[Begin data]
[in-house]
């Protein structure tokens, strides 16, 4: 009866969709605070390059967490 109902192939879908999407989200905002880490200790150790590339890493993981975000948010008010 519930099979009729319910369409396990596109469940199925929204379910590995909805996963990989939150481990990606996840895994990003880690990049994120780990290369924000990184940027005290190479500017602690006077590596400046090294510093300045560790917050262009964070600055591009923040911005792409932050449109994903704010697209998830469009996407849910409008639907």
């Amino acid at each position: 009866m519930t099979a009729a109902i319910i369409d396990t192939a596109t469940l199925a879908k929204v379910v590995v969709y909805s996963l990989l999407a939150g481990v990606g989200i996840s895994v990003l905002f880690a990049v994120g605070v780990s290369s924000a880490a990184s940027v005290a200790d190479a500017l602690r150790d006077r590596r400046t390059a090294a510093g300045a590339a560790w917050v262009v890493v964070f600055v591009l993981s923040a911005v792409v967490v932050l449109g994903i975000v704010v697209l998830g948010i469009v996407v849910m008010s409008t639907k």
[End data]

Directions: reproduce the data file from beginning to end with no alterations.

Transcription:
[in-house]
């Protein structure tokens, strides 16, 4: 009866969709605070390059967490 109902192939879908999407989200905002880490200790150790590339890493993981975000948010008010 519930099979009729319910369409396990596109469940199925929204379910590995909805996963990989939150481990990606996840895994990003880690990049994120780990290369924000990184940027005290190479500017602690006077590596400046090294510093300045560790917050262009964070600055591009923040911005792409932050449109994903704010697209998830469009996407849910409008639907």
């Amino acid at each position: 009866m519930t099979a009729a109902i319910i369409d396990t192939a596109t469940l199925a879908k929204v379910v590995v969709y909805s996963l990989l999407a939150g481990v990606g989200i996840s895994v990003l905002f880690a990049v994120g605070v780990s290369s924000a880490a990184s940027v005290a200790d190479a500017l602690r150790d006077r590596r400046t390059a090294a510093g300045a590339a560790w917050v262009v890493v964070f600055v591009l993981s923040a911005v792409v967490v932050l449109g994903i975000v704010v697209l998830g948010i469009v996407v849910m008010s409008t639907k």